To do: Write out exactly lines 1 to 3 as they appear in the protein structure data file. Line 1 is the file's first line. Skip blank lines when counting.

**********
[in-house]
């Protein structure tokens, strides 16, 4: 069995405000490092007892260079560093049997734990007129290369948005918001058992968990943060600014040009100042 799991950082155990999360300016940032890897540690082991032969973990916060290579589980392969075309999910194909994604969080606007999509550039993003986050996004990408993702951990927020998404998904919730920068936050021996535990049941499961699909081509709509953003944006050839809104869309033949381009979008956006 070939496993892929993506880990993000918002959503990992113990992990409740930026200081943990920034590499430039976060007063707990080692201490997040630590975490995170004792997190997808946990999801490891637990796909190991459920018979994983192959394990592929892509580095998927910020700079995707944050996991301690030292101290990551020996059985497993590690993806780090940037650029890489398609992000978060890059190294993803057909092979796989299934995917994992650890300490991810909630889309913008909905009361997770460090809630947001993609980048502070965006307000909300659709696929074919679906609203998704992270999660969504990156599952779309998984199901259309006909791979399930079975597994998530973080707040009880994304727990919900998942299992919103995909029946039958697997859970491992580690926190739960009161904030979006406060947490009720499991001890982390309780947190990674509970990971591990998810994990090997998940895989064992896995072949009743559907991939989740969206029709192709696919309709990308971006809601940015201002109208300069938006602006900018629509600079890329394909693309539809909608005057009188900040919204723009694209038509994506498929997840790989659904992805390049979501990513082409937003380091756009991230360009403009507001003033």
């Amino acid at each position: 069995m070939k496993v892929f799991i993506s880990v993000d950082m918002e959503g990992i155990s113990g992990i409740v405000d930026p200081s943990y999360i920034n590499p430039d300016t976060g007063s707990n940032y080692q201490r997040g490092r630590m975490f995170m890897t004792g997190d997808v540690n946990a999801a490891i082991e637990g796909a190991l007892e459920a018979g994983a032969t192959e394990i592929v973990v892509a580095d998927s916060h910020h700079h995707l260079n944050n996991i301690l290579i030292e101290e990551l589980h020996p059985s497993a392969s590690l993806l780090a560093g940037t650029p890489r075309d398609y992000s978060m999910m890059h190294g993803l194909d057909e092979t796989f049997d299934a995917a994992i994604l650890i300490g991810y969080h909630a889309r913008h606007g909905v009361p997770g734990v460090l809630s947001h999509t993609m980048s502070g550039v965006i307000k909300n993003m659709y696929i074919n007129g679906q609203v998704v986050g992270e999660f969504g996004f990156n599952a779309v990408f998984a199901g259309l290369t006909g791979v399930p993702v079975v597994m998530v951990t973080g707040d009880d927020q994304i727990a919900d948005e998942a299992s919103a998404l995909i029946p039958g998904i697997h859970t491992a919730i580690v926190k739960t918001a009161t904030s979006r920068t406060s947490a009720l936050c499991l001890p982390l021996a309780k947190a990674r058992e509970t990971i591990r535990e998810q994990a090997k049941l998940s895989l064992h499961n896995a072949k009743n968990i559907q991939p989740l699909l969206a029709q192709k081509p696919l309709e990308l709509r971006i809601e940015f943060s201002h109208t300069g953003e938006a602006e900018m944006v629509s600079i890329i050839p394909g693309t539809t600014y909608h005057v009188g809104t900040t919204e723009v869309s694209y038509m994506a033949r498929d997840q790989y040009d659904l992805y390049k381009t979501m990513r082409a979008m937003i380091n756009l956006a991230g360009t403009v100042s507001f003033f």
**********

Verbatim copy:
[in-house]
């Protein structure tokens, strides 16, 4: 069995405000490092007892260079560093049997734990007129290369948005918001058992968990943060600014040009100042 799991950082155990999360300016940032890897540690082991032969973990916060290579589980392969075309999910194909994604969080606007999509550039993003986050996004990408993702951990927020998404998904919730920068936050021996535990049941499961699909081509709509953003944006050839809104869309033949381009979008956006 070939496993892929993506880990993000918002959503990992113990992990409740930026200081943990920034590499430039976060007063707990080692201490997040630590975490995170004792997190997808946990999801490891637990796909190991459920018979994983192959394990592929892509580095998927910020700079995707944050996991301690030292101290990551020996059985497993590690993806780090940037650029890489398609992000978060890059190294993803057909092979796989299934995917994992650890300490991810909630889309913008909905009361997770460090809630947001993609980048502070965006307000909300659709696929074919679906609203998704992270999660969504990156599952779309998984199901259309006909791979399930079975597994998530973080707040009880994304727990919900998942299992919103995909029946039958697997859970491992580690926190739960009161904030979006406060947490009720499991001890982390309780947190990674509970990971591990998810994990090997998940895989064992896995072949009743559907991939989740969206029709192709696919309709990308971006809601940015201002109208300069938006602006900018629509600079890329394909693309539809909608005057009188900040919204723009694209038509994506498929997840790989659904992805390049979501990513082409937003380091756009991230360009403009507001003033």
């Amino acid at each position: 069995m070939k496993v892929f799991i993506s880990v993000d950082m918002e959503g990992i155990s113990g992990i409740v405000d930026p200081s943990y999360i920034n590499p430039d300016t976060g007063s707990n940032y080692q201490r997040g490092r630590m975490f995170m890897t004792g997190d997808v540690n946990a999801a490891i082991e637990g796909a190991l007892e459920a018979g994983a032969t192959e394990i592929v973990v892509a580095d998927s916060h910020h700079h995707l260079n944050n996991i301690l290579i030292e101290e990551l589980h020996p059985s497993a392969s590690l993806l780090a560093g940037t650029p890489r075309d398609y992000s978060m999910m890059h190294g993803l194909d057909e092979t796989f049997d299934a995917a994992i994604l650890i300490g991810y969080h909630a889309r913008h606007g909905v009361p997770g734990v460090l809630s947001h999509t993609m980048s502070g550039v965006i307000k909300n993003m659709y696929i074919n007129g679906q609203v998704v986050g992270e999660f969504g996004f990156n599952a779309v990408f998984a199901g259309l290369t006909g791979v399930p993702v079975v597994m998530v951990t973080g707040d009880d927020q994304i727990a919900d948005e998942a299992s919103a998404l995909i029946p039958g998904i697997h859970t491992a919730i580690v926190k739960t918001a009161t904030s979006r920068t406060s947490a009720l936050c499991l001890p982390l021996a309780k947190a990674r058992e509970t990971i591990r535990e998810q994990a090997k049941l998940s895989l064992h499961n896995a072949k009743n968990i559907q991939p989740l699909l969206a029709q192709k081509p696919l309709e990308l709509r971006i809601e940015f943060s201002h109208t300069g953003e938006a602006e900018m944006v629509s600079i890329i050839p394909g693309t539809t600014y909608h005057v009188g809104t900040t919204e723009v869309s694209y038509m994506a033949r498929d997840q790989y040009d659904l992805y390049k381009t979501m990513r082409a979008m937003i380091n756009l956006a991230g360009t403009v100042s507001f003033f």